Sugar Beet Growers Continue to Deliver for Consumers
January 14, 2022
The American Sugarbeet Growers Association (ASGA)says the 2021 crop was great and harvest went a lot smoother when compared to recent weather related challenges.
This week ASGA vice president and general counsel Scott Herndon told attendees at the Montana and Wyoming Malt Barley and Sugarbeet Symposium in Billings, Mont. it felt good to be back to normal.
"Last year's crop was great," said Herndon. "It's good to be back to normal. In 2019 we had a disaster across our growing region, so it's just nice to have things as normal. So, we're very happy about that."
He says biotechnology has revolutionized how farmers grow sugar for consumers.
"Absolutely," said Herndon. "The sugar beet industry has been leaders in biotech adoption, and we are very proud of that and we've been able to gain a lot of sustainability benefits from the use of biotechnology. And we have some exciting news that Bayer KWS is working in conjunction in a partnership to develop a multiple herbicide tolerant trait that will have glyphosate, glufonsinate and dicamba tolerances that they hope to be ready by mid-decade. The FDA will be helpful in deregulating that. It has to go through the coordinated framework, which is USDA, FDA and EPA. But we're excited about that, and we're also excited about the future of biotech in the concept of gene editing because we think that has a lot of potential benefits as well. Through that, breeders could breed plants that have disease resistance way quicker than they could with a GMO trait. So, a lot of exciting potential on the horizon."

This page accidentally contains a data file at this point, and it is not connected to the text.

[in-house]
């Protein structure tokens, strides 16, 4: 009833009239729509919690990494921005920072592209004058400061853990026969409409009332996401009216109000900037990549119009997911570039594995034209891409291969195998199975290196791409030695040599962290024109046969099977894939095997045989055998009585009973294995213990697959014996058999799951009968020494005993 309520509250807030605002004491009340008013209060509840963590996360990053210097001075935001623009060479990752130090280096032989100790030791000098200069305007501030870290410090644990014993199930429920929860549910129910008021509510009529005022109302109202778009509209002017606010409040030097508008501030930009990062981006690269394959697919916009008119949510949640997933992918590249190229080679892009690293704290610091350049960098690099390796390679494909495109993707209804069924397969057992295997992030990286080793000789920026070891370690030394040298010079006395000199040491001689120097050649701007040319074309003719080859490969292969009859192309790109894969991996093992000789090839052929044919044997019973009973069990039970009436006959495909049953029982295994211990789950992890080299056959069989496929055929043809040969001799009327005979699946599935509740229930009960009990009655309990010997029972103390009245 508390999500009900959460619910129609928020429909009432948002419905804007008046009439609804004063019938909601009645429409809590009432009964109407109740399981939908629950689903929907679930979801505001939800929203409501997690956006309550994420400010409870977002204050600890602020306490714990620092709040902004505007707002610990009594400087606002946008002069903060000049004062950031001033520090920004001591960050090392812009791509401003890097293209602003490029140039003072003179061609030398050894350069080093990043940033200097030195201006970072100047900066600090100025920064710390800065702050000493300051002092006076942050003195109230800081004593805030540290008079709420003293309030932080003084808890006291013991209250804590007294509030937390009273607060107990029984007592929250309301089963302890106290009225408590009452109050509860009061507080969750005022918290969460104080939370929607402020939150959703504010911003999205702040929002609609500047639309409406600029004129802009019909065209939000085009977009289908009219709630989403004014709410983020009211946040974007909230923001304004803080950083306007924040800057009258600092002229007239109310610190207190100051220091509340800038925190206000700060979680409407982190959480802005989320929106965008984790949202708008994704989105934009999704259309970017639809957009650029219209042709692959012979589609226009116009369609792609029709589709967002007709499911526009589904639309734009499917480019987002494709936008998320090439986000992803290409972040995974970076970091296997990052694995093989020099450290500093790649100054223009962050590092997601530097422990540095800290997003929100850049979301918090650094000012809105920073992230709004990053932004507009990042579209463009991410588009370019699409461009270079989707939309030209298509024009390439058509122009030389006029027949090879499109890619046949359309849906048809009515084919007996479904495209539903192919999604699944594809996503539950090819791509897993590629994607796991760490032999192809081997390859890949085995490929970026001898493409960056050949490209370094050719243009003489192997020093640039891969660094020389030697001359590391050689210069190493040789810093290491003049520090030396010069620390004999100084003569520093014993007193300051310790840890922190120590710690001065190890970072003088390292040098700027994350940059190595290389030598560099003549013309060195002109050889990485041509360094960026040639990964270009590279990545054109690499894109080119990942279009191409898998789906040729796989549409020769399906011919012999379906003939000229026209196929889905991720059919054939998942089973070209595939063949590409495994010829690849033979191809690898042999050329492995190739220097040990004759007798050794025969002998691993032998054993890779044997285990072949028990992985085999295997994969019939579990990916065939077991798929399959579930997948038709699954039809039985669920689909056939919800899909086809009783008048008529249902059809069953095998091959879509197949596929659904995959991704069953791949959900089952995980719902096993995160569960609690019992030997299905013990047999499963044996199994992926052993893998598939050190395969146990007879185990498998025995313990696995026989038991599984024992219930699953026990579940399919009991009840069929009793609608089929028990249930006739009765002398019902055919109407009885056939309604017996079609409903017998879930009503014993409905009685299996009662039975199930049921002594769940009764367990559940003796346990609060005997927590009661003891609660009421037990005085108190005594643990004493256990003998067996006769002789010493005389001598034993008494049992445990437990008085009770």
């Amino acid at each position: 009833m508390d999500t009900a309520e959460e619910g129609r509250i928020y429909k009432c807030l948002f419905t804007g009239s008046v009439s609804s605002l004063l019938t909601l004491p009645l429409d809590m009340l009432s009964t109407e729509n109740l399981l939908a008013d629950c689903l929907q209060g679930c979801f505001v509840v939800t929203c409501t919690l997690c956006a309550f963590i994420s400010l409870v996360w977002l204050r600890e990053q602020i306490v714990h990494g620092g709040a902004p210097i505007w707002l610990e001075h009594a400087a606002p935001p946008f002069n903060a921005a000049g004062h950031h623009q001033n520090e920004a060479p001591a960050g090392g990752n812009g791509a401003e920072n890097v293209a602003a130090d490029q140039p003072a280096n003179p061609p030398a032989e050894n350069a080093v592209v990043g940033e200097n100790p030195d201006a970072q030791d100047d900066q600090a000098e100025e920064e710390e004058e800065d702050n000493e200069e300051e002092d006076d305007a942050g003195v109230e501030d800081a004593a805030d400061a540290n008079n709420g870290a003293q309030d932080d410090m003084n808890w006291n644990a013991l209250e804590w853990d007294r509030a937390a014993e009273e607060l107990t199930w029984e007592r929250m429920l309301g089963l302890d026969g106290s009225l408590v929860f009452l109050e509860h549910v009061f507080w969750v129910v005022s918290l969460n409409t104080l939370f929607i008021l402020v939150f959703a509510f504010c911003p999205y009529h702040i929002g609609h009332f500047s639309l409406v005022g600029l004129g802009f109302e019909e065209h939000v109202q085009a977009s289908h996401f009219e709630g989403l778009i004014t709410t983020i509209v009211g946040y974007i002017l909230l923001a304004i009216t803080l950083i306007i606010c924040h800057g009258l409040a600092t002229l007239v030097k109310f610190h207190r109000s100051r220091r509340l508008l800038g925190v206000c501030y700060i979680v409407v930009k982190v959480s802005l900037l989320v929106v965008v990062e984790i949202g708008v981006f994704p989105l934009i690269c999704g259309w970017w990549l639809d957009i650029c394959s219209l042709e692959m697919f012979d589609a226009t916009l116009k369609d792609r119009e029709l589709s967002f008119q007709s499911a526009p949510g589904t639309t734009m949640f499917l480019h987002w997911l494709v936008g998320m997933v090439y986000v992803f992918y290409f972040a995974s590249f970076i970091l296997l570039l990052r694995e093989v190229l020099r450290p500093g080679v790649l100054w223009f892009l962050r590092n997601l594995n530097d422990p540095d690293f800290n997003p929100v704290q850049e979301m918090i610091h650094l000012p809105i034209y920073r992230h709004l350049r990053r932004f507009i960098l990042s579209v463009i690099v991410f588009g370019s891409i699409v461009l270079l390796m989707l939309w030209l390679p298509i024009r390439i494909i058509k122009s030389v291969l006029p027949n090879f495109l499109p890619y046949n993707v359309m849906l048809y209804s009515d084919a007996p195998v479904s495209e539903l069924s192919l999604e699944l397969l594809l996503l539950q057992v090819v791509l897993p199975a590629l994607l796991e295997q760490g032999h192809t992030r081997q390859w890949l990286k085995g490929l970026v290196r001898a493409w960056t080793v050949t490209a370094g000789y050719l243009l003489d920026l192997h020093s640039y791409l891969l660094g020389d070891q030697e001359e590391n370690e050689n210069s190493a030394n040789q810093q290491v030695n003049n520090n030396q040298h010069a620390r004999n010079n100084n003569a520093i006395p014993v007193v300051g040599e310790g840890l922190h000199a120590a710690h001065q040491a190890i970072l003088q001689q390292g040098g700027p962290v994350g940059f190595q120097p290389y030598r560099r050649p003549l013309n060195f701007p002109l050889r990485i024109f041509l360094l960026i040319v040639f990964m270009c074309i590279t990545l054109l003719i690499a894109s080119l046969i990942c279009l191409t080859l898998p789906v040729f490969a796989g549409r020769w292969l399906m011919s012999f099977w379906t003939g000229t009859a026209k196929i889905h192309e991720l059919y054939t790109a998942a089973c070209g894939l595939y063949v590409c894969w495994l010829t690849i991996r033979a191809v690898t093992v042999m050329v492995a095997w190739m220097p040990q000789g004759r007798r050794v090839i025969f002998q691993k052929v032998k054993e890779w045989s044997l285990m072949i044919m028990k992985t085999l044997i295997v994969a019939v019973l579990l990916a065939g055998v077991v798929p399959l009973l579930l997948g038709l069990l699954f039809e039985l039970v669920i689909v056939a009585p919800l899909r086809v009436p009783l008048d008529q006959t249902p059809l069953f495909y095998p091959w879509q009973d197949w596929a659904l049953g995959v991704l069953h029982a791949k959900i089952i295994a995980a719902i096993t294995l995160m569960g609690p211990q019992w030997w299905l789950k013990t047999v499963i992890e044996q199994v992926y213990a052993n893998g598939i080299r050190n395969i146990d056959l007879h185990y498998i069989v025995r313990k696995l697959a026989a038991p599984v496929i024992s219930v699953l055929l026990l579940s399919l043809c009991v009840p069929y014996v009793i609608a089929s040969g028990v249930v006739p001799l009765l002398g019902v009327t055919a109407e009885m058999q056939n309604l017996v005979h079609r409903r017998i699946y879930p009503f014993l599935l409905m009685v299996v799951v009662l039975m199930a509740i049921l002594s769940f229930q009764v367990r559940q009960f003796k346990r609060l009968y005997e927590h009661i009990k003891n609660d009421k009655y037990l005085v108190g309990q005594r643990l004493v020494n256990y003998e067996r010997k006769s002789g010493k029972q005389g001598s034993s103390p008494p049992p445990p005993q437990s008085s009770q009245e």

Sustainability is also very important to America's sugar industry and it's growers.
"I'm very proud that our industry has also been on the forefront of sustainability measures in D.C. from a policy perspective," said Herndon. "We have helped lead discussions for voluntary incentive based sustainability measures with with allies across agriculture. We've built really good alliances with our colleagues in the environmental community and other stakeholders, and we think we're going to have success on that."
Despite increases in input costs, he says America's sugar beet growers continue to deliver to consumers an abundant and affordable supply of sugar.
"Our industry is not unique in the fact that we're facing input costs increases because of supply chain issues," said Herndon. "But rest assured that the consumers will not see a shortage of sugar and this is something that we've been able to highlight, you know, throughout the COVID pandemic. We were able to easily transition from wholesale to retail, you know, as the demand shifted and really was able to demonstrate the success of the sugar policy that our industry was nimble and we were able to supply very quickly to these pressures."
Source: Montana Ag Network and Western Ag Network